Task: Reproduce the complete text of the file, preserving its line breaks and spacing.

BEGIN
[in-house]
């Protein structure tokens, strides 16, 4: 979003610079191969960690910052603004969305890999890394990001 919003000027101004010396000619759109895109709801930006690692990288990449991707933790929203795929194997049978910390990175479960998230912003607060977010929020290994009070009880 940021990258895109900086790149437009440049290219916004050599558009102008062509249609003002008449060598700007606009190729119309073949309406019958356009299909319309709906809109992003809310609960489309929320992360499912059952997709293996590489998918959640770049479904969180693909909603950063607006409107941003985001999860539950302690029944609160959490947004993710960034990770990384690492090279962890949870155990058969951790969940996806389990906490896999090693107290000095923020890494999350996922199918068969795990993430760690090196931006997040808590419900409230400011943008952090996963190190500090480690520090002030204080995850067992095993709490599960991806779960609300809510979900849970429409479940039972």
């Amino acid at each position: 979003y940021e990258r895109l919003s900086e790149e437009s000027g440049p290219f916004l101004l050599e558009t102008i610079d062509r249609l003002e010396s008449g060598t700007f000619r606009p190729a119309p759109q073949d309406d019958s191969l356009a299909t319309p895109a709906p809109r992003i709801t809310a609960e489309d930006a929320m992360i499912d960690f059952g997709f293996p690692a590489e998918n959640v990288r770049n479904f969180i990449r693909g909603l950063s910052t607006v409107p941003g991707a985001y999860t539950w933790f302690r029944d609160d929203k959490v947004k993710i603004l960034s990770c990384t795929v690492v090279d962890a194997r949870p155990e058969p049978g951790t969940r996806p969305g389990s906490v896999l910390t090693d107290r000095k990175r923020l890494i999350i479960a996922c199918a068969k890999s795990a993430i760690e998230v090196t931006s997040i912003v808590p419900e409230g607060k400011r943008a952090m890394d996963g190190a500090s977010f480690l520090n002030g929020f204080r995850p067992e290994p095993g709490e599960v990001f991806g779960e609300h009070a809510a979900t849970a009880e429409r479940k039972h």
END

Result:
[in-house]
């Protein structure tokens, strides 16, 4: 979003610079191969960690910052603004969305890999890394990001 919003000027101004010396000619759109895109709801930006690692990288990449991707933790929203795929194997049978910390990175479960998230912003607060977010929020290994009070009880 940021990258895109900086790149437009440049290219916004050599558009102008062509249609003002008449060598700007606009190729119309073949309406019958356009299909319309709906809109992003809310609960489309929320992360499912059952997709293996590489998918959640770049479904969180693909909603950063607006409107941003985001999860539950302690029944609160959490947004993710960034990770990384690492090279962890949870155990058969951790969940996806389990906490896999090693107290000095923020890494999350996922199918068969795990993430760690090196931006997040808590419900409230400011943008952090996963190190500090480690520090002030204080995850067992095993709490599960991806779960609300809510979900849970429409479940039972």
């Amino acid at each position: 979003y940021e990258r895109l919003s900086e790149e437009s000027g440049p290219f916004l101004l050599e558009t102008i610079d062509r249609l003002e010396s008449g060598t700007f000619r606009p190729a119309p759109q073949d309406d019958s191969l356009a299909t319309p895109a709906p809109r992003i709801t809310a609960e489309d930006a929320m992360i499912d960690f059952g997709f293996p690692a590489e998918n959640v990288r770049n479904f969180i990449r693909g909603l950063s910052t607006v409107p941003g991707a985001y999860t539950w933790f302690r029944d609160d929203k959490v947004k993710i603004l960034s990770c990384t795929v690492v090279d962890a194997r949870p155990e058969p049978g951790t969940r996806p969305g389990s906490v896999l910390t090693d107290r000095k990175r923020l890494i999350i479960a996922c199918a068969k890999s795990a993430i760690e998230v090196t931006s997040i912003v808590p419900e409230g607060k400011r943008a952090m890394d996963g190190a500090s977010f480690l520090n002030g929020f204080r995850p067992e290994p095993g709490e599960v990001f991806g779960e609300h009070a809510a979900t849970a009880e429409r479940k039972h």